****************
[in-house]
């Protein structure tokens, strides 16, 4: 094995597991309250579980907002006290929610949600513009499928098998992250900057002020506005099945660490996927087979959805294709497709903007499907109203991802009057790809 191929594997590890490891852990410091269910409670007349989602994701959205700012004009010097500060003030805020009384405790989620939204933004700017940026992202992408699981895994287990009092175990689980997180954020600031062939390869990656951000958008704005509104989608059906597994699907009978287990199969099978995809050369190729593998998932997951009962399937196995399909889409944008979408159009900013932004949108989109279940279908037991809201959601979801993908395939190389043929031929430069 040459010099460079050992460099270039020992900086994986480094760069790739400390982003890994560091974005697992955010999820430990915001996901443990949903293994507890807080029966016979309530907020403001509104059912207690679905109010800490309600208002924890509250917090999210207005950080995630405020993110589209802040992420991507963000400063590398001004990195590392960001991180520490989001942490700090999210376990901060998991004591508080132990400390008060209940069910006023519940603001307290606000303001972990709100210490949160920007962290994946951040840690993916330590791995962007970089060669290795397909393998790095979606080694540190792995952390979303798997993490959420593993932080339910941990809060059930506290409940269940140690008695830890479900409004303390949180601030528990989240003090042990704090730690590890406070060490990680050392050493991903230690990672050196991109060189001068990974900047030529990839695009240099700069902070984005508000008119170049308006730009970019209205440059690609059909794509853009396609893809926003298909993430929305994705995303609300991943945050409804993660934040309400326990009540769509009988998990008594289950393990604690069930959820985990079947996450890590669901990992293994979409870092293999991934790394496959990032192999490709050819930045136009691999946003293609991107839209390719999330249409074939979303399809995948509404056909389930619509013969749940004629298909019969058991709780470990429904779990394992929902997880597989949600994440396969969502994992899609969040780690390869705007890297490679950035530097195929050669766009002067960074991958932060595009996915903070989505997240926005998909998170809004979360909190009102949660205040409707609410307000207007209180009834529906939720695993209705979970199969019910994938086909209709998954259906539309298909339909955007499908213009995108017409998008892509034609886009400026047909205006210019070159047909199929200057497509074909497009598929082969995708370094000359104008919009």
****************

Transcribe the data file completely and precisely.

[in-house]
């Protein structure tokens, strides 16, 4: 094995597991309250579980907002006290929610949600513009499928098998992250900057002020506005099945660490996927087979959805294709497709903007499907109203991802009057790809 191929594997590890490891852990410091269910409670007349989602994701959205700012004009010097500060003030805020009384405790989620939204933004700017940026992202992408699981895994287990009092175990689980997180954020600031062939390869990656951000958008704005509104989608059906597994699907009978287990199969099978995809050369190729593998998932997951009962399937196995399909889409944008979408159009900013932004949108989109279940279908037991809201959601979801993908395939190389043929031929430069 040459010099460079050992460099270039020992900086994986480094760069790739400390982003890994560091974005697992955010999820430990915001996901443990949903293994507890807080029966016979309530907020403001509104059912207690679905109010800490309600208002924890509250917090999210207005950080995630405020993110589209802040992420991507963000400063590398001004990195590392960001991180520490989001942490700090999210376990901060998991004591508080132990400390008060209940069910006023519940603001307290606000303001972990709100210490949160920007962290994946951040840690993916330590791995962007970089060669290795397909393998790095979606080694540190792995952390979303798997993490959420593993932080339910941990809060059930506290409940269940140690008695830890479900409004303390949180601030528990989240003090042990704090730690590890406070060490990680050392050493991903230690990672050196991109060189001068990974900047030529990839695009240099700069902070984005508000008119170049308006730009970019209205440059690609059909794509853009396609893809926003298909993430929305994705995303609300991943945050409804993660934040309400326990009540769509009988998990008594289950393990604690069930959820985990079947996450890590669901990992293994979409870092293999991934790394496959990032192999490709050819930045136009691999946003293609991107839209390719999330249409074939979303399809995948509404056909389930619509013969749940004629298909019969058991709780470990429904779990394992929902997880597989949600994440396969969502994992899609969040780690390869705007890297490679950035530097195929050669766009002067960074991958932060595009996915903070989505997240926005998909998170809004979360909190009102949660205040409707609410307000207007209180009834529906939720695993209705979970199969019910994938086909209709998954259906539309298909339909955007499908213009995108017409998008892509034609886009400026047909205006210019070159047909199929200057497509074909497009598929082969995708370094000359104008919009």